Rare Nast watercolor features a possible self-portrait
Through this website, I received an inquiry from Susan M., who recently acquired a small watercolor image, signed in print script, by T. Nast. Susan had little history on the image. Since “Nast + Chinese” often refers to this site, I was a natural person for her to contact. Nast watercolors are rare. And this particular subject matter is historic, as it features the artist Thomas Nast in a self-portrait engaging in direct contact with a Chinese tobacconist in New York. Seeing it was a fantastic revelation!
The man on the left with paper tucked under his right arm is most certainly Thomas Nast. At 5’5″ Nast was not a tall man, but when he included himself in his work, he depicted his physique as disproportionately tiny. This could be a young Nast, without the goatee. He is trying out a new cigar. In New York, the Chinese sold tobacco, specifically cigars, as well as teas and spices. The little man’s posture is erect and brave, with his rotund abdomen jutting out.
A 1959 self-caricature shows the artist without facial hair, and a similar physique:
Initially, I surmised that the much taller Chinese man to be a merchant. He is dressed in a familiar blue tunic and black pants, and rises from an oblong stool and leans over a small table toward his customer to offer the small man something. Did he just light Nast’s cigar, or is he offering Nast an alternative – an opium pipe? The slant of the Chinese eyes are quite exaggerated, but his expression is more friendly than sinister. Nast posture indicates little fear. The Chinese man’s feet are quite tiny.
I showed the image to historian and author John Kuo Wei Tchen (New York University) and appreciate his quick reply. Tchen feels the Chinese figure is more likely an employee at a tobacconist shop, rather than a merchant. His response in today’s email includes the following:
“There were Chinese cigar wrappers [especially] in the earlier antebellum era, and its possible the owners of these small shops would have welcomed guests to come in for a smoke. How long they continued, I don’t know but its possible even into the Civil War Chinese men could have worked in such stores around Chatham Square especially even if they weren’t the owners. That would not quite make them merchants but employees. And Herald Square was just blocks away (indeed very close to Park Row where some of the first cigar wrapper shops seems to have been & I suspect if memory serves me some of the wrappers lived around Herald Sq). If so, I’d be more specific and say the Chinese man could have been either a worker in a tobacconists’ store and/or a cigar maker and owner of a small cigar wrapper shop. The “merchant” category, though as defined by the letter of the Exclusion Act might be technically accurate, is a bit blurry in the usage here.”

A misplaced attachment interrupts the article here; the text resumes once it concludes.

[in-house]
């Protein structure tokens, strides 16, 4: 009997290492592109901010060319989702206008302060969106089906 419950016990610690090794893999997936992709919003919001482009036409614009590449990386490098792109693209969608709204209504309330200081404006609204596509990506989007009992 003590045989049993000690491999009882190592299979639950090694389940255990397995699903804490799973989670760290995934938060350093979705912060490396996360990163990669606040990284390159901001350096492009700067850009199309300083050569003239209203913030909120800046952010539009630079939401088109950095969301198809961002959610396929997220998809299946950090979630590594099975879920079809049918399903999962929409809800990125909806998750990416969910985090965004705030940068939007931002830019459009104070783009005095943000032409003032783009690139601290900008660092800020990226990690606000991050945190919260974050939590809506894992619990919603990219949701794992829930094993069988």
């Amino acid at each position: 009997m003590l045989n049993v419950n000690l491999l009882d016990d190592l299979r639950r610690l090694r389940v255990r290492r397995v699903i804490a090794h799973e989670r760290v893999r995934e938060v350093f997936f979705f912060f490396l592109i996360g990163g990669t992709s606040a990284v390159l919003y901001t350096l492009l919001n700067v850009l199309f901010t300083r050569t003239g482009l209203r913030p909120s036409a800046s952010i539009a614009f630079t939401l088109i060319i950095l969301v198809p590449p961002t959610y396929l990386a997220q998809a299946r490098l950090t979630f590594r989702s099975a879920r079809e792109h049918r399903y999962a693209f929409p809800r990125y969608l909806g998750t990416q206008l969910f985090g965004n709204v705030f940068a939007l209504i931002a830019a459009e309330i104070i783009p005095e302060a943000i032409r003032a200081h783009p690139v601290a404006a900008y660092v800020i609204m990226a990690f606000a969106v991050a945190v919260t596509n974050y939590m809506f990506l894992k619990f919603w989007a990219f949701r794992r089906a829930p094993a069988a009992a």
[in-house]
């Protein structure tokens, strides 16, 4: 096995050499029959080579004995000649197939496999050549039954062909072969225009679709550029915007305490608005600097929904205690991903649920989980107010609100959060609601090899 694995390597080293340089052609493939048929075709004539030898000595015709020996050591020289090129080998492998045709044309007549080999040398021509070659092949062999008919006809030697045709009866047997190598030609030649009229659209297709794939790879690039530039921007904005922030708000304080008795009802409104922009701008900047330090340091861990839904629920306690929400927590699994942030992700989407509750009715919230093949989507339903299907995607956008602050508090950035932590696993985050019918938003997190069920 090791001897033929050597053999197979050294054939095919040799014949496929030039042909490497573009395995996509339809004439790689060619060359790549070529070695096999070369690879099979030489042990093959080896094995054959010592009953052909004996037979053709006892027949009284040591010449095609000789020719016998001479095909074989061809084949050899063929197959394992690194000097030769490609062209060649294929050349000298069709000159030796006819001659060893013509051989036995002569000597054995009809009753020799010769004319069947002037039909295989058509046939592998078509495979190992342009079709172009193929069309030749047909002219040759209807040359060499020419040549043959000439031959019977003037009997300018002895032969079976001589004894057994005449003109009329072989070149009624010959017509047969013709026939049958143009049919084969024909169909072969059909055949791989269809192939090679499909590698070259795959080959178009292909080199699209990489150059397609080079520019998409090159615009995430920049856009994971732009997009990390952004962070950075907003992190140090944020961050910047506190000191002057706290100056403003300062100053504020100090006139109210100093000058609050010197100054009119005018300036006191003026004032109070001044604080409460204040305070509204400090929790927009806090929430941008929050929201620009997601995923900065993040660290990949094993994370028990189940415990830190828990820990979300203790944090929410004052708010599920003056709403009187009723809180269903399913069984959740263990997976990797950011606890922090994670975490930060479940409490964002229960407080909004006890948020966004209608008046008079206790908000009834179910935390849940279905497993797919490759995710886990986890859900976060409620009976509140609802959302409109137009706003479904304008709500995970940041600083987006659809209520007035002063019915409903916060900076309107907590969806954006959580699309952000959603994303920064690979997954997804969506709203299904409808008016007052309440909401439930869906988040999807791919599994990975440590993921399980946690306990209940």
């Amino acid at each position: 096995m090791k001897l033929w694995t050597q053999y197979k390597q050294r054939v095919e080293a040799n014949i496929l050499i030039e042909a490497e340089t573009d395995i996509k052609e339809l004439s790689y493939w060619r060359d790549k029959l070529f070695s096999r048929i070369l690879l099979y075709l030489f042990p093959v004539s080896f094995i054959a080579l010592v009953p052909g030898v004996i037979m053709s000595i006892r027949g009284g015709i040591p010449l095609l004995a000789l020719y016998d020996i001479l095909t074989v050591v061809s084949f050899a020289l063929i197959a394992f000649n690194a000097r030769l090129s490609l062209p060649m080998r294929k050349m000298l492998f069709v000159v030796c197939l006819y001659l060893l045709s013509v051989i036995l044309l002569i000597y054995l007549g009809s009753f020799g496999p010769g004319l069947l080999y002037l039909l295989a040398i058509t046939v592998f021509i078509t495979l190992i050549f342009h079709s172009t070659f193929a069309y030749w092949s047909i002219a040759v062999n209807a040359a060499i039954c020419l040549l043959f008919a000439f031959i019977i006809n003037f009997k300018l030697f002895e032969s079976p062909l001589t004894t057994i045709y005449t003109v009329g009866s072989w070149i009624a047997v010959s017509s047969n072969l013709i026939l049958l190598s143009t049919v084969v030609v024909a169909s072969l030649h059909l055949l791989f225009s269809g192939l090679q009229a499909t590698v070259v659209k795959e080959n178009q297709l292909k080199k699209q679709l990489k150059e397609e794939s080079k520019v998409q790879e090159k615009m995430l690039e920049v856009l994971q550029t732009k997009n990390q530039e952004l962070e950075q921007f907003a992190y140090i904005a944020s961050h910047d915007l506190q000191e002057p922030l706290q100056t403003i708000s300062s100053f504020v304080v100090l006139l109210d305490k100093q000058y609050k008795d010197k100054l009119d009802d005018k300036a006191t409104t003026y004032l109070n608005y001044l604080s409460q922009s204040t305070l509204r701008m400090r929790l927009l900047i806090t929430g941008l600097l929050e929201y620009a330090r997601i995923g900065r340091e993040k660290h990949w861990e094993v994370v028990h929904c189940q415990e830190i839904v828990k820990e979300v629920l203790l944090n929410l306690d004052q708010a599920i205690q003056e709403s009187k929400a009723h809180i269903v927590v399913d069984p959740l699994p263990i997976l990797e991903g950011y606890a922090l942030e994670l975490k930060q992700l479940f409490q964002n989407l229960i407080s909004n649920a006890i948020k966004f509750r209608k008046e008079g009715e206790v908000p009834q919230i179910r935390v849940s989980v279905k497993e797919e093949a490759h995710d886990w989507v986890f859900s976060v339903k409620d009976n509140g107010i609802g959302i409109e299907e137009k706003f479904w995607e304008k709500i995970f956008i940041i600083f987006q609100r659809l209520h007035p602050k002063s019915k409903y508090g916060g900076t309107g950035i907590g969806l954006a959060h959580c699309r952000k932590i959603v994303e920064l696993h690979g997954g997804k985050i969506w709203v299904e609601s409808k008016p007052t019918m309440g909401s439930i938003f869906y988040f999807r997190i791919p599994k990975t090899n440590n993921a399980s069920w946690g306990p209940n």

Tchen also discounted the theory of an opium pipe. It was customary for patrons to recline when smoking an opium pipe.
At first glance, under the shadows of the table I thought I could make out artist’s strokes form in the shape of a pig, with its snout pointed down toward the center. Pigs were a stereotye often used to indicate the Chinese. If this is a pig, vague or not, it is Nast’s first use of the stereotype. Upon further inspection, I retract that opinion, and agree with Tchen that it is more likely Nast or the small youth is sitting, and the shape of his extended legs are less defined by the artist. Behind the customer, shadowy strokes create a sole figure witnessing the transaction. A single word hovers on the wall above the merchant’s arm, but it is difficult to make out the meaning.